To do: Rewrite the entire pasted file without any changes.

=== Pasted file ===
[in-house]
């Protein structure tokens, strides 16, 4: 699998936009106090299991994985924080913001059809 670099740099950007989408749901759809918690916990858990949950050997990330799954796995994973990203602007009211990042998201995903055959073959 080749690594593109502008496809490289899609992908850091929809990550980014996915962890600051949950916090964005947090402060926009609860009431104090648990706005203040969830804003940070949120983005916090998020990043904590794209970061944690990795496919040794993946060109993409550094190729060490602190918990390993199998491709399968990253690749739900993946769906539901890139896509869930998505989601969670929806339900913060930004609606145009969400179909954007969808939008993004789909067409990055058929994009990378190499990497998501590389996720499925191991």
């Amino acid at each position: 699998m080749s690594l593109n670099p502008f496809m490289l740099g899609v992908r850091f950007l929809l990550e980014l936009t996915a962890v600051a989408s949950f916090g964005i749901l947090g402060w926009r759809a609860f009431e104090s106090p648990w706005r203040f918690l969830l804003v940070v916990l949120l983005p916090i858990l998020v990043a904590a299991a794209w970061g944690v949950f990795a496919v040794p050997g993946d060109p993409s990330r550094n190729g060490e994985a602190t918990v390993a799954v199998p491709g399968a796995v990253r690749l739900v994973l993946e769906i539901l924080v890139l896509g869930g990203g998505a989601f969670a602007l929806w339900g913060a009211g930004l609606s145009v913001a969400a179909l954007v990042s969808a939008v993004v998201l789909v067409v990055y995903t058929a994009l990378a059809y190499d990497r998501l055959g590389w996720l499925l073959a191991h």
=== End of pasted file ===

[in-house]
């Protein structure tokens, strides 16, 4: 699998936009106090299991994985924080913001059809 670099740099950007989408749901759809918690916990858990949950050997990330799954796995994973990203602007009211990042998201995903055959073959 080749690594593109502008496809490289899609992908850091929809990550980014996915962890600051949950916090964005947090402060926009609860009431104090648990706005203040969830804003940070949120983005916090998020990043904590794209970061944690990795496919040794993946060109993409550094190729060490602190918990390993199998491709399968990253690749739900993946769906539901890139896509869930998505989601969670929806339900913060930004609606145009969400179909954007969808939008993004789909067409990055058929994009990378190499990497998501590389996720499925191991």
């Amino acid at each position: 699998m080749s690594l593109n670099p502008f496809m490289l740099g899609v992908r850091f950007l929809l990550e980014l936009t996915a962890v600051a989408s949950f916090g964005i749901l947090g402060w926009r759809a609860f009431e104090s106090p648990w706005r203040f918690l969830l804003v940070v916990l949120l983005p916090i858990l998020v990043a904590a299991a794209w970061g944690v949950f990795a496919v040794p050997g993946d060109p993409s990330r550094n190729g060490e994985a602190t918990v390993a799954v199998p491709g399968a796995v990253r690749l739900v994973l993946e769906i539901l924080v890139l896509g869930g990203g998505a989601f969670a602007l929806w339900g913060a009211g930004l609606s145009v913001a969400a179909l954007v990042s969808a939008v993004v998201l789909v067409v990055y995903t058929a994009l990378a059809y190499d990497r998501l055959g590389w996720l499925l073959a191991h």